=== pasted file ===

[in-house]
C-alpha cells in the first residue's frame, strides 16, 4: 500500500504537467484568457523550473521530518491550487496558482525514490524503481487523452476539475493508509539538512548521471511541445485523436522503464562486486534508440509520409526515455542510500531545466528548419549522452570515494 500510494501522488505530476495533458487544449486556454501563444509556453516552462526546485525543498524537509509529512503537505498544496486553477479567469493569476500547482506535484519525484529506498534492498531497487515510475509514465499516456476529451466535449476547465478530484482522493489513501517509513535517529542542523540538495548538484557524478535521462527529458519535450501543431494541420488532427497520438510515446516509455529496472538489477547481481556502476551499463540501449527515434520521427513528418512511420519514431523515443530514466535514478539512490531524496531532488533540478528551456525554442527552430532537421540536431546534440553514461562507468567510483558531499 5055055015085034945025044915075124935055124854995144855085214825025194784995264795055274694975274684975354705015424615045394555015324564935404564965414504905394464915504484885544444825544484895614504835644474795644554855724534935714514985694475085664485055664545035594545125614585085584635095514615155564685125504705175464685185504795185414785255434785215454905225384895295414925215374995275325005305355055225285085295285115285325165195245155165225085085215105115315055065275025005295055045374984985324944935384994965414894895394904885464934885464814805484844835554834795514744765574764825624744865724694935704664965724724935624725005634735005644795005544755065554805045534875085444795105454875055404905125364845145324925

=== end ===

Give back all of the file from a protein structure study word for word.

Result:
[in-house]
C-alpha cells in the first residue's frame, strides 16, 4: 500500500504537467484568457523550473521530518491550487496558482525514490524503481487523452476539475493508509539538512548521471511541445485523436522503464562486486534508440509520409526515455542510500531545466528548419549522452570515494 500510494501522488505530476495533458487544449486556454501563444509556453516552462526546485525543498524537509509529512503537505498544496486553477479567469493569476500547482506535484519525484529506498534492498531497487515510475509514465499516456476529451466535449476547465478530484482522493489513501517509513535517529542542523540538495548538484557524478535521462527529458519535450501543431494541420488532427497520438510515446516509455529496472538489477547481481556502476551499463540501449527515434520521427513528418512511420519514431523515443530514466535514478539512490531524496531532488533540478528551456525554442527552430532537421540536431546534440553514461562507468567510483558531499 5055055015085034945025044915075124935055124854995144855085214825025194784995264795055274694975274684975354705015424615045394555015324564935404564965414504905394464915504484885544444825544484895614504835644474795644554855724534935714514985694475085664485055664545035594545125614585085584635095514615155564685125504705175464685185504795185414785255434785215454905225384895295414925215374995275325005305355055225285085295285115285325165195245155165225085085215105115315055065275025005295055045374984985324944935384994965414894895394904885464934885464814805484844835554834795514744765574764825624744865724694935704664965724724935624725005634735005644795005544755065554805045534875085444795105454875055404905125364845145324925